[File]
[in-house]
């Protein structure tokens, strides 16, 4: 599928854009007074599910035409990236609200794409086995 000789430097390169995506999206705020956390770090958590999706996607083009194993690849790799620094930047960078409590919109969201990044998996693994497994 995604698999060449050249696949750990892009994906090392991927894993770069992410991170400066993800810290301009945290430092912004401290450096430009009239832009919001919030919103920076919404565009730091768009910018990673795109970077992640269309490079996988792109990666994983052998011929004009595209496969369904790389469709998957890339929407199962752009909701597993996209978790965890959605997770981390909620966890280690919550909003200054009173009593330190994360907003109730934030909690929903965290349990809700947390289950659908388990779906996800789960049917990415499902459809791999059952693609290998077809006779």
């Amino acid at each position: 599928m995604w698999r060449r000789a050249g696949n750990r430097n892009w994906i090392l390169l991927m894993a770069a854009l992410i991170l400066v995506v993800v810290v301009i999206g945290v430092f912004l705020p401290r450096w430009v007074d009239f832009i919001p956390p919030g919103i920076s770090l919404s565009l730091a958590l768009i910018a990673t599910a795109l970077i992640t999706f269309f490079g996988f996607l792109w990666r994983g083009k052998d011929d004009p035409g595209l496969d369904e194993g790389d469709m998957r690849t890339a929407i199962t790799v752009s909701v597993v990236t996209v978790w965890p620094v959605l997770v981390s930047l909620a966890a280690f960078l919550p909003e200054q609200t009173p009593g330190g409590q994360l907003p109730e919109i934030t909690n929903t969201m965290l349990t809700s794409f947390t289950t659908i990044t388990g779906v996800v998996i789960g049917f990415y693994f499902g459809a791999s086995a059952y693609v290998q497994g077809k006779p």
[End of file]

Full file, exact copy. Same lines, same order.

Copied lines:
[in-house]
């Protein structure tokens, strides 16, 4: 599928854009007074599910035409990236609200794409086995 000789430097390169995506999206705020956390770090958590999706996607083009194993690849790799620094930047960078409590919109969201990044998996693994497994 995604698999060449050249696949750990892009994906090392991927894993770069992410991170400066993800810290301009945290430092912004401290450096430009009239832009919001919030919103920076919404565009730091768009910018990673795109970077992640269309490079996988792109990666994983052998011929004009595209496969369904790389469709998957890339929407199962752009909701597993996209978790965890959605997770981390909620966890280690919550909003200054009173009593330190994360907003109730934030909690929903965290349990809700947390289950659908388990779906996800789960049917990415499902459809791999059952693609290998077809006779």
């Amino acid at each position: 599928m995604w698999r060449r000789a050249g696949n750990r430097n892009w994906i090392l390169l991927m894993a770069a854009l992410i991170l400066v995506v993800v810290v301009i999206g945290v430092f912004l705020p401290r450096w430009v007074d009239f832009i919001p956390p919030g919103i920076s770090l919404s565009l730091a958590l768009i910018a990673t599910a795109l970077i992640t999706f269309f490079g996988f996607l792109w990666r994983g083009k052998d011929d004009p035409g595209l496969d369904e194993g790389d469709m998957r690849t890339a929407i199962t790799v752009s909701v597993v990236t996209v978790w965890p620094v959605l997770v981390s930047l909620a966890a280690f960078l919550p909003e200054q609200t009173p009593g330190g409590q994360l907003p109730e919109i934030t909690n929903t969201m965290l349990t809700s794409f947390t289950t659908i990044t388990g779906v996800v998996i789960g049917f990415y693994f499902g459809a791999s086995a059952y693609v290998q497994g077809k006779p």